“If the environment and the system are not conducive, there is no way a student will be able to study well,” he said.

However, he said that in consulting, it was difficult to get skilled people, looking at the required skill sets – strategic thinking, problem solving, elements of business analysis, being conversant with local and external environment. 

“These are not the things you take out of a university. So many graduates do things that they should not do but they think that it is strategic. It is difficult for us because we have to train them.”

On how the standard of Nigerian graduates could be improved, he said that “Nigeria is 12 years away from fixing its educational system”.

“We only need an intervention at this point. It is almost like a state of emergency. I see the things and my heart bleeds about it. I am glad that you are raising the issue now because we have so many young Nigerians that are graduate and without job and if things continue that way we will have crisis”.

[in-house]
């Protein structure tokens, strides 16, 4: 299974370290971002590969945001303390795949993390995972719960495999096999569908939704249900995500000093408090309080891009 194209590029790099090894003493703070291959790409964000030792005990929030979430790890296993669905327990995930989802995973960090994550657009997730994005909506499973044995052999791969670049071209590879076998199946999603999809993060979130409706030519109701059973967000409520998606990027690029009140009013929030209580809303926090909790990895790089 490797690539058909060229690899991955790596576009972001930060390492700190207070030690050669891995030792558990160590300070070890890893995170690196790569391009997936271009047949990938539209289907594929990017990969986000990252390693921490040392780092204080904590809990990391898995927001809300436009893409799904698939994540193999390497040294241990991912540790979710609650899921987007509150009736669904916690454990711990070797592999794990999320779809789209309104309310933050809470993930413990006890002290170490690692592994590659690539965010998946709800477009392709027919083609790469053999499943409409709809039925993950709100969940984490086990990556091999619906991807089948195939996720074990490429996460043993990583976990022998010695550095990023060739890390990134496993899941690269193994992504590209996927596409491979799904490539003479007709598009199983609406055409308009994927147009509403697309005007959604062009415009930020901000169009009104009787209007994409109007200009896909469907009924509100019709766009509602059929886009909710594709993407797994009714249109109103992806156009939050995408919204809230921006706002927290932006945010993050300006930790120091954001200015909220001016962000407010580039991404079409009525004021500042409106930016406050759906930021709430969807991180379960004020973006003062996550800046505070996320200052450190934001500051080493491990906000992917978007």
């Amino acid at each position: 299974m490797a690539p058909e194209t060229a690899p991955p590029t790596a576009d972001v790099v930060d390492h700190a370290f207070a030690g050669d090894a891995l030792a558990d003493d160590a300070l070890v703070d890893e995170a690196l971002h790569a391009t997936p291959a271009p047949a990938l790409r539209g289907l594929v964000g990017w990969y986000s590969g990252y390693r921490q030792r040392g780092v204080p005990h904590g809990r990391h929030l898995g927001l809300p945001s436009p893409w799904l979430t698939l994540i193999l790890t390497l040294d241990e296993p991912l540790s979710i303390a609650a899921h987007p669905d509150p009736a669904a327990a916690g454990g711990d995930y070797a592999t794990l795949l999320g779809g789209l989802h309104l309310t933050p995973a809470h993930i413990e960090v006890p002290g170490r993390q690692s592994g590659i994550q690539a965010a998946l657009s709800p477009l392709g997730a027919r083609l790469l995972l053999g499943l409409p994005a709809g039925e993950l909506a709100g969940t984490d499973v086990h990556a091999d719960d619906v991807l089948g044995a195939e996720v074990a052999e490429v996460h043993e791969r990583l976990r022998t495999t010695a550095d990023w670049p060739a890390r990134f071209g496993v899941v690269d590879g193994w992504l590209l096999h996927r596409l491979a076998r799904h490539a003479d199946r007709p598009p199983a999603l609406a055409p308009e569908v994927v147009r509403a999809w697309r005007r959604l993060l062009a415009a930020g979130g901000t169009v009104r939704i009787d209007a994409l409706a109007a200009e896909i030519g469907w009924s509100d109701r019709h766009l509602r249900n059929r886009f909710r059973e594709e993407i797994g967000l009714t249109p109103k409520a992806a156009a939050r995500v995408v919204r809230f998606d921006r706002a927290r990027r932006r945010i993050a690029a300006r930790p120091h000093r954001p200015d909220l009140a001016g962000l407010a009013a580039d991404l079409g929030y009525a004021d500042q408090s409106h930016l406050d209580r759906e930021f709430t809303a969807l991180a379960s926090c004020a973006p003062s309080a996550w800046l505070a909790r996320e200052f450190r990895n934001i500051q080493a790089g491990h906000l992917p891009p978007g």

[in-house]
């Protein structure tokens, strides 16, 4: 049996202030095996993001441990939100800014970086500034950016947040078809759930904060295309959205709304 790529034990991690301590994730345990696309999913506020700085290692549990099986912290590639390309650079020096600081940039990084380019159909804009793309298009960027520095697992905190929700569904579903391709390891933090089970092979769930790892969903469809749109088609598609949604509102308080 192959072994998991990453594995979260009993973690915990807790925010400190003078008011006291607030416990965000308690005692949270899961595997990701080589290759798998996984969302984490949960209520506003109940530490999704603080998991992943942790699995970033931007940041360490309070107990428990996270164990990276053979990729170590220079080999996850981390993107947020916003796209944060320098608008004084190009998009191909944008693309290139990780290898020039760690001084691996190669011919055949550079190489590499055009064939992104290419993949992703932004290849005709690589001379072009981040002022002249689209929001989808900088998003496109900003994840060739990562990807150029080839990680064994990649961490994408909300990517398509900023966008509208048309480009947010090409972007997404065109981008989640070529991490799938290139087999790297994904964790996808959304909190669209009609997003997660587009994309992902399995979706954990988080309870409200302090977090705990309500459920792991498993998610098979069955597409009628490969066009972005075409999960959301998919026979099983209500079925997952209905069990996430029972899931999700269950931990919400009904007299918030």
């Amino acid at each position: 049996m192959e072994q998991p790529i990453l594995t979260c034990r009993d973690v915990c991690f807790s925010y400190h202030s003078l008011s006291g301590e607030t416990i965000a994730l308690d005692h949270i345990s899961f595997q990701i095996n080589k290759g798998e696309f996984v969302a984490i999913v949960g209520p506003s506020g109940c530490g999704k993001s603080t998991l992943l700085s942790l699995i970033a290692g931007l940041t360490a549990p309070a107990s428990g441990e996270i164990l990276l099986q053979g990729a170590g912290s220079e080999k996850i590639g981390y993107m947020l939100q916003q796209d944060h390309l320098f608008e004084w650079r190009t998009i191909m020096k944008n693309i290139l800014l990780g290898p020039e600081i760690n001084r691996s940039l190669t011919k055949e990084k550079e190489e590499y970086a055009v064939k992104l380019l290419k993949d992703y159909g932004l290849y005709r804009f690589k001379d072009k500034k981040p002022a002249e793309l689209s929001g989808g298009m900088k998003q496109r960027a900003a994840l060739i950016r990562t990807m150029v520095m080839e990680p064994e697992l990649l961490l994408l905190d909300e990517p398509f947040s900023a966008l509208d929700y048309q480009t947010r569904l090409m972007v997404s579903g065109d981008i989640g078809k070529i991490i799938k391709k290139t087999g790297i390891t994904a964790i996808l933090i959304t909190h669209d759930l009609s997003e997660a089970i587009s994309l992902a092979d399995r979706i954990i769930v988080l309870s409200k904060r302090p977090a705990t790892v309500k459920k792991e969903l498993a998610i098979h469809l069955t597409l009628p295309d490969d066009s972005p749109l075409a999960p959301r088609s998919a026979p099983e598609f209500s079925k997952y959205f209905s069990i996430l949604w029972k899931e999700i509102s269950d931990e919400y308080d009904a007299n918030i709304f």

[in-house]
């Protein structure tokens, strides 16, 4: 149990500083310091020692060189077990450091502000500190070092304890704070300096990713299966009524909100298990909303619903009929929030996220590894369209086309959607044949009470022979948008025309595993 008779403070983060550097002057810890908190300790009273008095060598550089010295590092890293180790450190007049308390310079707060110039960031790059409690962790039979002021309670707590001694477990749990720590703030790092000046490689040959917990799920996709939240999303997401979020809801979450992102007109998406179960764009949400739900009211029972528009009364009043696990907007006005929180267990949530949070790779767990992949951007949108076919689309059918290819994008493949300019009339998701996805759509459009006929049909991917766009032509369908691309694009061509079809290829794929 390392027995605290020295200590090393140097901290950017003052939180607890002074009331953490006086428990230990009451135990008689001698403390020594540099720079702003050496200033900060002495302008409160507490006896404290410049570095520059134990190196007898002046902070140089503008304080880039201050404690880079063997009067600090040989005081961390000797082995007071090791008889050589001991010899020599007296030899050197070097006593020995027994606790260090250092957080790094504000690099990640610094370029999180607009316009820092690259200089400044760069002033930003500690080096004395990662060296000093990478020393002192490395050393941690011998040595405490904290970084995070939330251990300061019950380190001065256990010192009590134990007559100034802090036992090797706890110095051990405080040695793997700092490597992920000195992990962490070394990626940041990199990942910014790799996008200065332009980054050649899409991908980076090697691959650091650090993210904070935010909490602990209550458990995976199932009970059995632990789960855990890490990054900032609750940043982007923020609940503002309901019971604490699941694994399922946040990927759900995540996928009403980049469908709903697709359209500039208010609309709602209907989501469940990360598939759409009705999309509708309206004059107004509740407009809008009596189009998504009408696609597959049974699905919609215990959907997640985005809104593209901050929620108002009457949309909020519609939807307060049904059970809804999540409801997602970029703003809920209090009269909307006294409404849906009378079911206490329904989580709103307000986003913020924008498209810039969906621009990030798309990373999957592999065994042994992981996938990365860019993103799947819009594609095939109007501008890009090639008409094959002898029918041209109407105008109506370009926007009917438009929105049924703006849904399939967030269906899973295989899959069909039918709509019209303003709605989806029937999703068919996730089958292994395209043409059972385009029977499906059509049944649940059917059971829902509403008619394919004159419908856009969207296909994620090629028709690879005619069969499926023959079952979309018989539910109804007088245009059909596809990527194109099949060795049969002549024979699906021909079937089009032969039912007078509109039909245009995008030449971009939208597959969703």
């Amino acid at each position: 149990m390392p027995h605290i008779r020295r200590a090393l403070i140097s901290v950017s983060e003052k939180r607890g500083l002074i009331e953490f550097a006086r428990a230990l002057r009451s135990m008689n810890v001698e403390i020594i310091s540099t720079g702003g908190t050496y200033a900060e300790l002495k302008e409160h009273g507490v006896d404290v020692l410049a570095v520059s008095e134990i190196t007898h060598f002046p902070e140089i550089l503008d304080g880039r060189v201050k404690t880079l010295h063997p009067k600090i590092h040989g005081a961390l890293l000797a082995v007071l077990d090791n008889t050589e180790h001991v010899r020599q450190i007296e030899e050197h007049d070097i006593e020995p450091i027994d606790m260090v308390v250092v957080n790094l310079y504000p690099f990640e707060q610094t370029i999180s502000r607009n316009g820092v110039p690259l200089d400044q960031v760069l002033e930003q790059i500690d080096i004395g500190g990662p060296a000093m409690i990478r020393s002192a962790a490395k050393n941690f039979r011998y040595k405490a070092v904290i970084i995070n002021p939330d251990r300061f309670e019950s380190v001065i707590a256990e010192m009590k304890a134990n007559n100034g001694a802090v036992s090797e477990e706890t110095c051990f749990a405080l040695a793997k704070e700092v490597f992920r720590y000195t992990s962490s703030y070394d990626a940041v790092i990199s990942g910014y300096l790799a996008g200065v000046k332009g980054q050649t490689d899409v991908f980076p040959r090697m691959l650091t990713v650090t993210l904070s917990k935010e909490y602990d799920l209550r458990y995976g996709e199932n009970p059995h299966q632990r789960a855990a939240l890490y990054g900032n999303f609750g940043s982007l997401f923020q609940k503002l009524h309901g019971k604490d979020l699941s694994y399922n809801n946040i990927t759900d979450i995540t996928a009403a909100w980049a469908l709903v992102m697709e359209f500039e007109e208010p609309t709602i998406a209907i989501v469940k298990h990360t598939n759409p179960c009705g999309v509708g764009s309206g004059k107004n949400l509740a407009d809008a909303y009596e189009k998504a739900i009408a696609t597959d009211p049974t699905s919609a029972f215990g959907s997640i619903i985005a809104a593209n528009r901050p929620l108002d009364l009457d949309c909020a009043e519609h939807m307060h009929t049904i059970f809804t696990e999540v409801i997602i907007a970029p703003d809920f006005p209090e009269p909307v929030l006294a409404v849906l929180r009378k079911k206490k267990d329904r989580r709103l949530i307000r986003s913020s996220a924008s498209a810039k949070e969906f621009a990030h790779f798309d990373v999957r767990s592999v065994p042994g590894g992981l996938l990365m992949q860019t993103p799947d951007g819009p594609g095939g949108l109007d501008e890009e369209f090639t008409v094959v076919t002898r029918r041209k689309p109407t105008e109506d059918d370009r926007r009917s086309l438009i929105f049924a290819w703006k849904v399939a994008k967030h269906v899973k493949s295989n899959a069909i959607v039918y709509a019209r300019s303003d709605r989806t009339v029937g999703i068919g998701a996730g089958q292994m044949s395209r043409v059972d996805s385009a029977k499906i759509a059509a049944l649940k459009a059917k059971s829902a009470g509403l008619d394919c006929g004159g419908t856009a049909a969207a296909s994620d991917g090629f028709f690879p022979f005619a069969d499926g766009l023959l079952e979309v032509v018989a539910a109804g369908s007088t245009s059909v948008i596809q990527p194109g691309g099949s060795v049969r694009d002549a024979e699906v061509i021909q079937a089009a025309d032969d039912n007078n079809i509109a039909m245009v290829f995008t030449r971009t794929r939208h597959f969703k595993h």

He suggested that the government should revamp the educational system in Nigeria by getting private companies to focus more on training people in practical skills.

Activists Push For Quick Passage Of Tobacco Control Bill

Olamide-Egbeyelo-Philip-JakporThe Lagos State government in southwest Nigeria has enacted a law that prohibits tobacco smoking in public places – buses, schools and medical centres – to protect non-smokers from, ‘second-hand smoke’ that could lead to health issues.

But a spokesman for a group called ERA, Philip Jakpor, and Project Manager, Tobacco Control, Olamide Egbeyelo, stressed that they would continue to push for a 100 per cent smoke-free public places.

The Lagos State law stipulates penalties for persons who violate this law.

The National Assembly is considering two bills on tobacco smoking. They focus on smoking in public places and will also seek to make tobacco companies display graphic warnings.